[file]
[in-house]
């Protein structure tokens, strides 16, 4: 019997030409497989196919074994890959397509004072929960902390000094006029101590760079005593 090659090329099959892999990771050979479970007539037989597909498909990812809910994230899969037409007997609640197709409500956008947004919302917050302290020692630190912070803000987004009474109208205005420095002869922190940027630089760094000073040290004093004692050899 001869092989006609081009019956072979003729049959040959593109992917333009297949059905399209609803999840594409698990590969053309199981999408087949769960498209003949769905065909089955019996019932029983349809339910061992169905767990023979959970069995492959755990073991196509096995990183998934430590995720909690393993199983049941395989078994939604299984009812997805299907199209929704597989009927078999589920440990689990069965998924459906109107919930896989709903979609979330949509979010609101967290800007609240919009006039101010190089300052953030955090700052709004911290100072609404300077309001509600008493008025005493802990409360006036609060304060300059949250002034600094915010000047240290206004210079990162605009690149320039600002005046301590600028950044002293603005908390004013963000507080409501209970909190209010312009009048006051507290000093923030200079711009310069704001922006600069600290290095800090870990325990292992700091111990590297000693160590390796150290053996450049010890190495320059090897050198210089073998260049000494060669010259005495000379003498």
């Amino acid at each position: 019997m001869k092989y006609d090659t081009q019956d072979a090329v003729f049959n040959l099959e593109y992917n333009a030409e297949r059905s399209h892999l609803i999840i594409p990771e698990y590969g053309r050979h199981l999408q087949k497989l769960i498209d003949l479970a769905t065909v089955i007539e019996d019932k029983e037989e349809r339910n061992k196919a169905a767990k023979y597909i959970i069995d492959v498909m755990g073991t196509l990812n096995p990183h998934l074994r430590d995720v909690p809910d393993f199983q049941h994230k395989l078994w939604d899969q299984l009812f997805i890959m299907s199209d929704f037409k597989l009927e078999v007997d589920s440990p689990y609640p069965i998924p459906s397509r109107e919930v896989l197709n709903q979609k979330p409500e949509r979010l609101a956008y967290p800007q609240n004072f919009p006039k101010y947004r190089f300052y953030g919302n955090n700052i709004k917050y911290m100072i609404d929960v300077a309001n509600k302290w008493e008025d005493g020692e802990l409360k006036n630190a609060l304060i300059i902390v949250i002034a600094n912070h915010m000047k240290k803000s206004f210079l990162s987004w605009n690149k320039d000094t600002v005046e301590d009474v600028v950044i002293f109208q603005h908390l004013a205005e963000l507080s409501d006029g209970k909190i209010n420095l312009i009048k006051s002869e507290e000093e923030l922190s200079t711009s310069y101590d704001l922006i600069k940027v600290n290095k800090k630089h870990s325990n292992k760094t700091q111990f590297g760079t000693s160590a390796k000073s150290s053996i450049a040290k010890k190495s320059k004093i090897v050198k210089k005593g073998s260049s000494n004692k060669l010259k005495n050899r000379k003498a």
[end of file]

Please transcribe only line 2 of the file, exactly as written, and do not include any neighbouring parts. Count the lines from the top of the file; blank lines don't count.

């Protein structure tokens, strides 16, 4: 019997030409497989196919074994890959397509004072929960902390000094006029101590760079005593 090659090329099959892999990771050979479970007539037989597909498909990812809910994230899969037409007997609640197709409500956008947004919302917050302290020692630190912070803000987004009474109208205005420095002869922190940027630089760094000073040290004093004692050899 001869092989006609081009019956072979003729049959040959593109992917333009297949059905399209609803999840594409698990590969053309199981999408087949769960498209003949769905065909089955019996019932029983349809339910061992169905767990023979959970069995492959755990073991196509096995990183998934430590995720909690393993199983049941395989078994939604299984009812997805299907199209929704597989009927078999589920440990689990069965998924459906109107919930896989709903979609979330949509979010609101967290800007609240919009006039101010190089300052953030955090700052709004911290100072609404300077309001509600008493008025005493802990409360006036609060304060300059949250002034600094915010000047240290206004210079990162605009690149320039600002005046301590600028950044002293603005908390004013963000507080409501209970909190209010312009009048006051507290000093923030200079711009310069704001922006600069600290290095800090870990325990292992700091111990590297000693160590390796150290053996450049010890190495320059090897050198210089073998260049000494060669010259005495000379003498």